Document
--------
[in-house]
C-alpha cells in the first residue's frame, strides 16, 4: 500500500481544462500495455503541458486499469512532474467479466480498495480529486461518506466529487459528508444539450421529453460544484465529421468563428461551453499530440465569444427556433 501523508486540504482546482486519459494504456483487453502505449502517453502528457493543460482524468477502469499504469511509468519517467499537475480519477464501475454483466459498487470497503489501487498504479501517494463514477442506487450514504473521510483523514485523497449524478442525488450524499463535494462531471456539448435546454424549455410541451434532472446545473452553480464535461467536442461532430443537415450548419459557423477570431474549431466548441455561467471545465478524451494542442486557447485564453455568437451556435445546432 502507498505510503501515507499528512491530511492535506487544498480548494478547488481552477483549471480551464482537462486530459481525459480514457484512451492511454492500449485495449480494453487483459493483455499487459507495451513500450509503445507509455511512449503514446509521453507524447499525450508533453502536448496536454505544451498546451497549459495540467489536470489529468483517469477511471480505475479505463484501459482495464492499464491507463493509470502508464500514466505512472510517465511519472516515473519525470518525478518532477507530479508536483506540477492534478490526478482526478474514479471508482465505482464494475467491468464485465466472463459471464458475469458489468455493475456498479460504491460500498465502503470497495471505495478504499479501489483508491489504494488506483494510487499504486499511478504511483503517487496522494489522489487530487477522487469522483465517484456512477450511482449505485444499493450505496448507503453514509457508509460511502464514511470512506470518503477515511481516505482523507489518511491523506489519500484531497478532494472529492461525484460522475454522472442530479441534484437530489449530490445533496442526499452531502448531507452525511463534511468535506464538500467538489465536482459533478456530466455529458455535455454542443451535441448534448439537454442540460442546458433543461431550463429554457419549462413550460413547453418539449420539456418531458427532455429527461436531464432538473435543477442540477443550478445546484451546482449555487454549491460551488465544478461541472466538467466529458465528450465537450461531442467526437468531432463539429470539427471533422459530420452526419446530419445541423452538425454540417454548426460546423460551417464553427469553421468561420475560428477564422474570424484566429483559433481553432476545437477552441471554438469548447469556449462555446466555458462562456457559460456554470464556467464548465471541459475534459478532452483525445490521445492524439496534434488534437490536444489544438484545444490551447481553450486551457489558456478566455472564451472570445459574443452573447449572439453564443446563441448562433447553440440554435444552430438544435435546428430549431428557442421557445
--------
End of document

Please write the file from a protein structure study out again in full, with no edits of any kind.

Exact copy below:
[in-house]
C-alpha cells in the first residue's frame, strides 16, 4: 500500500481544462500495455503541458486499469512532474467479466480498495480529486461518506466529487459528508444539450421529453460544484465529421468563428461551453499530440465569444427556433 501523508486540504482546482486519459494504456483487453502505449502517453502528457493543460482524468477502469499504469511509468519517467499537475480519477464501475454483466459498487470497503489501487498504479501517494463514477442506487450514504473521510483523514485523497449524478442525488450524499463535494462531471456539448435546454424549455410541451434532472446545473452553480464535461467536442461532430443537415450548419459557423477570431474549431466548441455561467471545465478524451494542442486557447485564453455568437451556435445546432 502507498505510503501515507499528512491530511492535506487544498480548494478547488481552477483549471480551464482537462486530459481525459480514457484512451492511454492500449485495449480494453487483459493483455499487459507495451513500450509503445507509455511512449503514446509521453507524447499525450508533453502536448496536454505544451498546451497549459495540467489536470489529468483517469477511471480505475479505463484501459482495464492499464491507463493509470502508464500514466505512472510517465511519472516515473519525470518525478518532477507530479508536483506540477492534478490526478482526478474514479471508482465505482464494475467491468464485465466472463459471464458475469458489468455493475456498479460504491460500498465502503470497495471505495478504499479501489483508491489504494488506483494510487499504486499511478504511483503517487496522494489522489487530487477522487469522483465517484456512477450511482449505485444499493450505496448507503453514509457508509460511502464514511470512506470518503477515511481516505482523507489518511491523506489519500484531497478532494472529492461525484460522475454522472442530479441534484437530489449530490445533496442526499452531502448531507452525511463534511468535506464538500467538489465536482459533478456530466455529458455535455454542443451535441448534448439537454442540460442546458433543461431550463429554457419549462413550460413547453418539449420539456418531458427532455429527461436531464432538473435543477442540477443550478445546484451546482449555487454549491460551488465544478461541472466538467466529458465528450465537450461531442467526437468531432463539429470539427471533422459530420452526419446530419445541423452538425454540417454548426460546423460551417464553427469553421468561420475560428477564422474570424484566429483559433481553432476545437477552441471554438469548447469556449462555446466555458462562456457559460456554470464556467464548465471541459475534459478532452483525445490521445492524439496534434488534437490536444489544438484545444490551447481553450486551457489558456478566455472564451472570445459574443452573447449572439453564443446563441448562433447553440440554435444552430438544435435546428430549431428557442421557445